Catmandu garden: Where sunflowers grow and ‘rhyme and reason’ are abandoned

Published 10:00 am Sunday, June 26, 2022

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NATCHEZ — Natchez has a Catmandu where birds flock to feeders hung from banana trees. Between the banana trunks, sunflowers have sprung from seeds spread by the birds.

Michelle Cooke lives with her husband, John Cooke, at “Catmandu,” the Natchez home on Martin Luther King Jr. Road.

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She said the sunflowers sprouted in the spring.

“All of a sudden, they just took,” Michelle said.

She figured the seeds were dispersed from her bird feeder by sparrows, finches, cardinals, pigeons, doves, blackbirds and a squirrel from The Elms that comes every morning via powerline.

She knows when the birds come because they sing. Her cats, the home’s namesake, watch from the window.

“There’s no rhyme or reason,” Michelle said about her garden, “I just plant.”

Her family has been, without rhyme or reason, planting in Mississippi and Louisiana since the late 1800s. On a grant from the British Crown, her great-grandfather moved to a farm in Athens, Louisiana, from Windsor, U.K., after a career as Queen Victoria’s personal bodyguard.

Michelle’s grandmother kept a garden on her family’s 40-acre farm near Monroe, Louisiana. They lived five miles outside of town, and people would drive out on Sunday afternoons to look at her flowers.

There was no Home Depot or Lowe’s to buy seeds or buds.

“Everything she had, she had acquired or people had given her,” Michelle said.

And what she had acquired, she gave to others. Crinum lilies, which Michelle said came from her grandmother’s garden, now grow at Catmandu. She got them when she lived in Nashville, Tennessee, and took them with her when she moved to Asheville, North Carolina, and Covington, Louisiana.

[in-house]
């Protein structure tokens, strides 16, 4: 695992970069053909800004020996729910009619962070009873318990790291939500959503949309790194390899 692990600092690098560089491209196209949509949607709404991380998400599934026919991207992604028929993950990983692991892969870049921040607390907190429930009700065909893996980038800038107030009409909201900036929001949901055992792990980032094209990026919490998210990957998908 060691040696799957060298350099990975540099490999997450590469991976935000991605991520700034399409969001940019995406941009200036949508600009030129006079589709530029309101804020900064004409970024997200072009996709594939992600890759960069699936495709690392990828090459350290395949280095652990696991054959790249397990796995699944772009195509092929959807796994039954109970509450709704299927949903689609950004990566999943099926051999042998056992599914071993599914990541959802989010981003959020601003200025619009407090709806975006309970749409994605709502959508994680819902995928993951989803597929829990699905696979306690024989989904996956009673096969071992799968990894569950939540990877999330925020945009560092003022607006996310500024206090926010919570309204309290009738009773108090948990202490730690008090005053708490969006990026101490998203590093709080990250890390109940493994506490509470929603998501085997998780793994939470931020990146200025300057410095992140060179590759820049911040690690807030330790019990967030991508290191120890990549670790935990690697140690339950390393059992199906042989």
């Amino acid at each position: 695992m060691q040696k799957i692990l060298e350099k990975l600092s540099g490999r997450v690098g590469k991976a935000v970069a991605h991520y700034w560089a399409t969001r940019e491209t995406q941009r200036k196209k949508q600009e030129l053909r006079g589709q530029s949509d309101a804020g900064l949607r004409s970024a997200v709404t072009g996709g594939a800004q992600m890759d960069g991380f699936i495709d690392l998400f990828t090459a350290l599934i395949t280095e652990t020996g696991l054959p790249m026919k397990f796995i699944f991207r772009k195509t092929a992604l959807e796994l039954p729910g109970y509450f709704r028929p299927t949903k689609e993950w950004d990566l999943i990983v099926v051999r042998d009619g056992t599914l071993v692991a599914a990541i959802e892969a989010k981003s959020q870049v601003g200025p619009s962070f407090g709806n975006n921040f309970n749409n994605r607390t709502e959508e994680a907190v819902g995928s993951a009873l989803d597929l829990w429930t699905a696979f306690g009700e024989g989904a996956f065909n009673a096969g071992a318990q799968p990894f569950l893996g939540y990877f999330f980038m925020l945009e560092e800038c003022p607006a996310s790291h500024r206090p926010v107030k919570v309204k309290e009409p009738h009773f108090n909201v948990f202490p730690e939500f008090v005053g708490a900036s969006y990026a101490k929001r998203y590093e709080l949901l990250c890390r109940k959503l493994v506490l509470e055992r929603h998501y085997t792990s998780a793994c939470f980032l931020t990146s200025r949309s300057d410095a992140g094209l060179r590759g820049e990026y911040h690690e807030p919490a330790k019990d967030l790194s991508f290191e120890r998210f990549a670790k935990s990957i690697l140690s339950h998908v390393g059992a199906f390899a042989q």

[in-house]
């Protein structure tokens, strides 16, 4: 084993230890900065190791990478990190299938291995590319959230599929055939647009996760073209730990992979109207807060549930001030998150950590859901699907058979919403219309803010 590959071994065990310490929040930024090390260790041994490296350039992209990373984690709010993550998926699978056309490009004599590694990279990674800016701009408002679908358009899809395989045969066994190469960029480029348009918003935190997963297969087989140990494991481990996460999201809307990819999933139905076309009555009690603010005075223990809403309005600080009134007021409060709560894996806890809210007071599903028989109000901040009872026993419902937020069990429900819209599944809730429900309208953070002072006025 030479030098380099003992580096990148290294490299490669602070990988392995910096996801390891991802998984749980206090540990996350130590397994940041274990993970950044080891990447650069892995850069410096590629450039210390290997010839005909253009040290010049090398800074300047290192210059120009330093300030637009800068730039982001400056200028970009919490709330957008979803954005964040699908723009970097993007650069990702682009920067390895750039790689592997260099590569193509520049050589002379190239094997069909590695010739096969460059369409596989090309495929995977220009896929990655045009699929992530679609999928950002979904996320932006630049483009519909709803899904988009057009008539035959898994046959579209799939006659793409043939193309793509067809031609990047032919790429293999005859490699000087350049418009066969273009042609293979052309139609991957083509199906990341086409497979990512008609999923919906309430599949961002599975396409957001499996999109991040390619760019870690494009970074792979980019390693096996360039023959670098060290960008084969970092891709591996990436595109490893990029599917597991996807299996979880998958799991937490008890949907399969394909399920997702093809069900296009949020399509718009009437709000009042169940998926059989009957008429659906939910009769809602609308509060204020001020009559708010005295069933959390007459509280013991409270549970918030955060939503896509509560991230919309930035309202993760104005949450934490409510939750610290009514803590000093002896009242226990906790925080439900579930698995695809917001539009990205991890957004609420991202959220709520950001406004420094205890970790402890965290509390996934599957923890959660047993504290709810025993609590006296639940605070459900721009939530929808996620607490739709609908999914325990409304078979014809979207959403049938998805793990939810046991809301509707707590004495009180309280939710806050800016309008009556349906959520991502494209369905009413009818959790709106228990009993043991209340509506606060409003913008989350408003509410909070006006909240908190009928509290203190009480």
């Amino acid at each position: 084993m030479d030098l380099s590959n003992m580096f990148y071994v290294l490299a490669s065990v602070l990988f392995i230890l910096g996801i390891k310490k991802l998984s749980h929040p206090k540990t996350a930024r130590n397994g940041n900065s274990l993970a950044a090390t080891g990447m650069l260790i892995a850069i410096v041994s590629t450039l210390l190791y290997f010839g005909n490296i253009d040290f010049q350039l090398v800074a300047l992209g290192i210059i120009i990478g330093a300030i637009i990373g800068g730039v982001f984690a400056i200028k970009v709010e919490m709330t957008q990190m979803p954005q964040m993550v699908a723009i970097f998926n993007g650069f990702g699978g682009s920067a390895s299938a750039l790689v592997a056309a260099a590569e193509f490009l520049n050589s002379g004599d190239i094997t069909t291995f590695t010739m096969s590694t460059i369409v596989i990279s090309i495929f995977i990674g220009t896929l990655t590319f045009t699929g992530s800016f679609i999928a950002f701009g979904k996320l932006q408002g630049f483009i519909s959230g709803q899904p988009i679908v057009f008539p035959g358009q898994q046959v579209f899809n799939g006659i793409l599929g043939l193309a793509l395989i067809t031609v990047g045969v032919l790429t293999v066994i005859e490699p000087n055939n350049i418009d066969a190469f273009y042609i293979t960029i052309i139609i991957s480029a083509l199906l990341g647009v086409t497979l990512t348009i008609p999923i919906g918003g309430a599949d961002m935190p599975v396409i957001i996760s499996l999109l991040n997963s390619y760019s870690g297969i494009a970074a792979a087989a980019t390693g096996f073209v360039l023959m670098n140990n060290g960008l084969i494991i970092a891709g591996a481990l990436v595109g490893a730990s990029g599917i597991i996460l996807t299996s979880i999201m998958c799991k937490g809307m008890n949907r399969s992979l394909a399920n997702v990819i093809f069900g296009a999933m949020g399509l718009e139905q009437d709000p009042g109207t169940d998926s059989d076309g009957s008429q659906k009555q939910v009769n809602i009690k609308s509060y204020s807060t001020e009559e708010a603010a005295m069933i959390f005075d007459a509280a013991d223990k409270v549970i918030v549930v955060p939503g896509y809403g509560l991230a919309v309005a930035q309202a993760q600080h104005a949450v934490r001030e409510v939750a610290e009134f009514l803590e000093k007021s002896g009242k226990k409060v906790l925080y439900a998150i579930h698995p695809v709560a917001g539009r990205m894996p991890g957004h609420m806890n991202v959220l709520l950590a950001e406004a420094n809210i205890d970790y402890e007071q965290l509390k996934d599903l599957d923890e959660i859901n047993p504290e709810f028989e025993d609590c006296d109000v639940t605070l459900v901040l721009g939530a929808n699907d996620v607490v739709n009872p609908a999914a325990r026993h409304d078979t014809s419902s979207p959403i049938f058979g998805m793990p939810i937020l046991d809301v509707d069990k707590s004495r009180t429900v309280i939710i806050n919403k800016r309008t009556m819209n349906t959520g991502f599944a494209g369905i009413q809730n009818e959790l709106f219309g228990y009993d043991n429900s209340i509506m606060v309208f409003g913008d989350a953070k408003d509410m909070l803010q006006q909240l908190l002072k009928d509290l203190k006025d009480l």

When she and John moved to Natchez, they had to temporarily stay in an apartment before their house was ready.

“I dragged the lilies down in pots and put them on the patio,” she said about the apartment gardening arrangement.

All six of her grandmother’s daughters, called “the sisters,” also grow lilies they got from the garden in Monroe. Michelle has shared them with neighbors and friends, and the people who move into the homes she and John have moved out of.

The inside of her house is filled with plants her sons, Eric and Ivan, have given her.

“The most wonderful plants I have were given to me,” she said. Michelle also said she’s been asking her sons to stop giving her house plants because the upkeep for all of them has become very time-consuming.

Next to Michelle’s row of banana trees and sunflowers, her front gate is woven with Natchez blackberries and roses.

When she was originally planting her garden, she said her son knew she wanted roses. He called her one day when he found some on sale for a dollar at Walmart. It was raining that day when she picked them up.

“We were having the best time,” Michelle said about finding the roses in a rainstorm.

The Natchez blackberries, she said, are popular among people walking by her house.

There’s an old man named Jimmy, Michelle said, who eats them when he walks by. Jimmy once told Michelle it was because his mother grew them when he was young.

John once asked Michelle who he was.

“That’s Jimmy. He’s visiting his mother,” Michelle remembers telling John.